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Transient Transcriptome Sequencing Approach Offers Glimpse of Fleeting RNAs

NEW YORK (GenomeWeb) – A team of German researchers has developed a new sequencing protocol to capture transiently expressed noncoding RNAs.

The approach — dubbed transient transcriptome sequencing or TT-seq — is a variation on 4sU-seq that attempts to account for that approach's 5' bias. As the Max Planck Institutes for Biophysical Chemistry's Patrick Cramer and his colleagues reported in Science today, TT-seq was able to recover messenger RNAs and long intergenic noncoding RNAs as well as the more fleetingly present enhancer, antisense, and promoter-associated RNAs in a human cell line.

"TT-seq has afforded insights into the determinants of human genome transcription and provides a complementary tool for transcriptome analysis," Cramer and his colleagues wrote in their paper.

Like 4sU-seq, TT-seq relies on exposing cells to the nucleoside analog 4-thiouridine, which then becomes incorporated into RNA strands during transcription to yield 4sU-labeled RNAs. Those labeled RNAs can then be isolated and sequenced.

But since only a short 3' stretch of nascent transcripts is labeled during 4sU exposure, 4sU-seq doesn't map transcripts uniformly. To get around this problem with TT-seq, the researchers added an RNA fragmentation step after 4sU exposure, but before the labeled fragments are isolated for sequencing. In this way, the researchers say TT-seq measures newly transcribed RNA fragments uniformly.

Cramer and his colleagues compared the two methods in human K562 cells, and found that TT-seq indeed covered newly transcribed regions uniformly while 4sU-seq exhibited a 5' bias. Further, they estimated the coverage of short-lived introns with respect to exons to be 60 percent for TT-seq, while it was 23 percent and 8 percent for 4sU-seq and RNA-seq, respectively.

"TT-seq is highly reproducible and enables complete mapping of transcribed regions," the researchers wrote, further adding that TT-seq complements other approaches like GRO-cap and CAGE that detect the 5' ends of RNA.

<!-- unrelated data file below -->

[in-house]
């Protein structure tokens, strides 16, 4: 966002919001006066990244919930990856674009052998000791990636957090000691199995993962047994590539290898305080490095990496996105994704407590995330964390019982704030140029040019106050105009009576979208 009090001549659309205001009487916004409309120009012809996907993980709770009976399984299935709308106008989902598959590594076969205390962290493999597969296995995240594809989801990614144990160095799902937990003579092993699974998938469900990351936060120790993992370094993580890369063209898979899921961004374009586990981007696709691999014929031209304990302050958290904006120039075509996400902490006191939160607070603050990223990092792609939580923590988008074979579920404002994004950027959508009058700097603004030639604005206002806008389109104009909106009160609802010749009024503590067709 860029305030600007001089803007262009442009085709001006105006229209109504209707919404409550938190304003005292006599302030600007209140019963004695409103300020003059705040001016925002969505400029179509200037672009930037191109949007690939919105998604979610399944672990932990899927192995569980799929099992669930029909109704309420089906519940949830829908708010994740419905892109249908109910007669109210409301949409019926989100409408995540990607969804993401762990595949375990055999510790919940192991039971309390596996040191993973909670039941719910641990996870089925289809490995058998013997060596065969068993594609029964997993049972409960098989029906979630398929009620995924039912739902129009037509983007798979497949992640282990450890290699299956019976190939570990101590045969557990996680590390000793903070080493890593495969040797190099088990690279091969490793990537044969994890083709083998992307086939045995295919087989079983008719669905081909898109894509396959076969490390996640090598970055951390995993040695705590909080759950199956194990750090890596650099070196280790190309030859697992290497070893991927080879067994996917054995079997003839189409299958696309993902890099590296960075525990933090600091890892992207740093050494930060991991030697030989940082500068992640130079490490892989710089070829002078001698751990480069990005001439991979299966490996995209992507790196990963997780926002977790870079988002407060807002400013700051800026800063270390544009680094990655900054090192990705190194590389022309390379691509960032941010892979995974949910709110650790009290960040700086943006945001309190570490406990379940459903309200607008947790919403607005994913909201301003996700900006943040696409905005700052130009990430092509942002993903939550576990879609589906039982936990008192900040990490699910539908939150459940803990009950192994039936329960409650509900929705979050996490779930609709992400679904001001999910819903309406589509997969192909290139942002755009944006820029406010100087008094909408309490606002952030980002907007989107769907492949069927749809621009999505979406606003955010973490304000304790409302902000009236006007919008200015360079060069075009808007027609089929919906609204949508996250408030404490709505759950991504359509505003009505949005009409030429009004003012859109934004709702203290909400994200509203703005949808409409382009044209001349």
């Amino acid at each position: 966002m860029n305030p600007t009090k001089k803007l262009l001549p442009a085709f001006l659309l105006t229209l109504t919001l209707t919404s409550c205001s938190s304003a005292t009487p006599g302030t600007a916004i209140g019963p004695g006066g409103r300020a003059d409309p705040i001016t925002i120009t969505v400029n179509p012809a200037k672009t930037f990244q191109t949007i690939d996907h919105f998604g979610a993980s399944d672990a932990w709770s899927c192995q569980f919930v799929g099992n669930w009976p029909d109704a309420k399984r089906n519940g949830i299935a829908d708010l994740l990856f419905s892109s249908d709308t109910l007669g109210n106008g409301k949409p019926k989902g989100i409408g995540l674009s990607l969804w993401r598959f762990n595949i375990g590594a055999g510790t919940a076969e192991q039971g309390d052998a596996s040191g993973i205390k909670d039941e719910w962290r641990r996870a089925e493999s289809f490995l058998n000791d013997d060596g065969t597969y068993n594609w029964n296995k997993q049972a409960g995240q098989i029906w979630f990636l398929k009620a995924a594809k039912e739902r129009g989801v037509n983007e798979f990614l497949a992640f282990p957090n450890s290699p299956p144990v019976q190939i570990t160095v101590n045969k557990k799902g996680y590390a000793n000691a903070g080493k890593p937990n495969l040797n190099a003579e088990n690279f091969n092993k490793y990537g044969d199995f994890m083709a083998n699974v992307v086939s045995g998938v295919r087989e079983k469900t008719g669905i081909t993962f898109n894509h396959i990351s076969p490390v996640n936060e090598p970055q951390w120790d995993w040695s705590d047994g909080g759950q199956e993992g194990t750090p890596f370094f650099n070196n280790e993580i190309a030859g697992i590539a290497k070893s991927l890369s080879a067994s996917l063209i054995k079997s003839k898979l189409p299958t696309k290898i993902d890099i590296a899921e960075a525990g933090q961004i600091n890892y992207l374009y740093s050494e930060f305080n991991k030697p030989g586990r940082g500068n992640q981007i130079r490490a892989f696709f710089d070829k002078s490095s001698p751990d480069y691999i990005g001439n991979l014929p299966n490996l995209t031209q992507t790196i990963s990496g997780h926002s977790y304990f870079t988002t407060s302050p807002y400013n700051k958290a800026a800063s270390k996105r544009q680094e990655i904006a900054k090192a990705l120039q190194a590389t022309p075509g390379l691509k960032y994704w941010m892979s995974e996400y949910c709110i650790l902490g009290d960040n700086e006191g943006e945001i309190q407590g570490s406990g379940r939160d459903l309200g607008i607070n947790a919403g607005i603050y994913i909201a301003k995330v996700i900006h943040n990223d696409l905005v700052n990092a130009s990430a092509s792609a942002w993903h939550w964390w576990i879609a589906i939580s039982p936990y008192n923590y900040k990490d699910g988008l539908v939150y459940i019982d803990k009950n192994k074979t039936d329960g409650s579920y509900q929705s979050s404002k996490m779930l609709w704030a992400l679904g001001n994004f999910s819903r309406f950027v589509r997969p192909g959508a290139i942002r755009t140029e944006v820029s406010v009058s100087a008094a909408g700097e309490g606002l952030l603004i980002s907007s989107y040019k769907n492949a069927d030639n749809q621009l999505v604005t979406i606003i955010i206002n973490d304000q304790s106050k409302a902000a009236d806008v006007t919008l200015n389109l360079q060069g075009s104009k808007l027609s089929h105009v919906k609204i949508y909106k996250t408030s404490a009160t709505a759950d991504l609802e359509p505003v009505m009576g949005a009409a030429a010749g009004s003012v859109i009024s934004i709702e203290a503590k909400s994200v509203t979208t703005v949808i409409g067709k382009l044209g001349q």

Using both TT-seq data and the segmentation algorithm GenoSTAN, Cramer and his colleagues identified 21,874 stretches of uninterrupted transcription, or transcriptional units in the cell line. They also noted that TT-seq is sensitive as it recovered 65 percent of the transcription start sites obtained via GRO-cap.

About 8,500 of these TUs overlapped with GENCODE annotations, the researchers noted. They further uncovered 7,810 mRNAs, 300 long intergenic noncoding RNAS, and 430 antisense RNAs. The remaining 10,400 TUs are likely newly detected noncoding RNAs, the researchers said.

They further characterized those remaining 10,400 TUs using GenoSTAN and ENCODE ChIP-seq data, and found that they include 685 upstream antisense RNAs, 778 convergent RNAs, 3,115 opposite-strand asRNAs, 2,580 short intergenic ncRNAs, and 3,257 TUs from enhancer state regions.

The researchers also estimated that mRNAs and lincRNAs had the highest synthesis rates and that the median mRNA half-life was about 50 minutes, though previous estimates had placed that at closer to 139 minutes. Other transcript types, they noted, had lower synthesis rates and shorter half-lives. eRNAs, for instance, have a half life of a few minutes.

TT-seq can also reveal transcription termination sites, Cramer and his colleagues reported. They uncovered an average of four transcription termination sites in nearly 7,000 mRNA genes, and these sites were enriched for a certain consensus motif that likely destabilizes the polymerase complex in its T/A-rich region, while binding in the C/G-rich region remains stable and can be cleaved.

All together, the researchers said, their approach may complement other transcriptome analysis tools.